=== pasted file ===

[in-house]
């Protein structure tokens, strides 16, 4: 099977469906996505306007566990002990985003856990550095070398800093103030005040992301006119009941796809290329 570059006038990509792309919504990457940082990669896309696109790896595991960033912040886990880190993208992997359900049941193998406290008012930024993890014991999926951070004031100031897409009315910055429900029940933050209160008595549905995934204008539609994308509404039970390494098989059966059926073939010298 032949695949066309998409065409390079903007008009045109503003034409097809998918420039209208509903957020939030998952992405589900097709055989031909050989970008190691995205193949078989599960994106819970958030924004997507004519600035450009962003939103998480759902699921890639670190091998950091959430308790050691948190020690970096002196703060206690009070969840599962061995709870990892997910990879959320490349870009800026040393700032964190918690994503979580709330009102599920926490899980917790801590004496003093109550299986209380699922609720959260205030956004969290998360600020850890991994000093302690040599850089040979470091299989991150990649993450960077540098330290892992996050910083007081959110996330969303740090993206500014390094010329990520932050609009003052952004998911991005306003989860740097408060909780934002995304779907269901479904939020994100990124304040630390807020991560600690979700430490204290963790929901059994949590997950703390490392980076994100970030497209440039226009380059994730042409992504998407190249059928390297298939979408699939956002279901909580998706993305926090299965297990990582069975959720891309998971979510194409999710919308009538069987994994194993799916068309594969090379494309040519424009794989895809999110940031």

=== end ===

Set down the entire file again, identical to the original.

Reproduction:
[in-house]
């Protein structure tokens, strides 16, 4: 099977469906996505306007566990002990985003856990550095070398800093103030005040992301006119009941796809290329 570059006038990509792309919504990457940082990669896309696109790896595991960033912040886990880190993208992997359900049941193998406290008012930024993890014991999926951070004031100031897409009315910055429900029940933050209160008595549905995934204008539609994308509404039970390494098989059966059926073939010298 032949695949066309998409065409390079903007008009045109503003034409097809998918420039209208509903957020939030998952992405589900097709055989031909050989970008190691995205193949078989599960994106819970958030924004997507004519600035450009962003939103998480759902699921890639670190091998950091959430308790050691948190020690970096002196703060206690009070969840599962061995709870990892997910990879959320490349870009800026040393700032964190918690994503979580709330009102599920926490899980917790801590004496003093109550299986209380699922609720959260205030956004969290998360600020850890991994000093302690040599850089040979470091299989991150990649993450960077540098330290892992996050910083007081959110996330969303740090993206500014390094010329990520932050609009003052952004998911991005306003989860740097408060909780934002995304779907269901479904939020994100990124304040630390807020991560600690979700430490204290963790929901059994949590997950703390490392980076994100970030497209440039226009380059994730042409992504998407190249059928390297298939979408699939956002279901909580998706993305926090299965297990990582069975959720891309998971979510194409999710919308009538069987994994194993799916068309594969090379494309040519424009794989895809999110940031």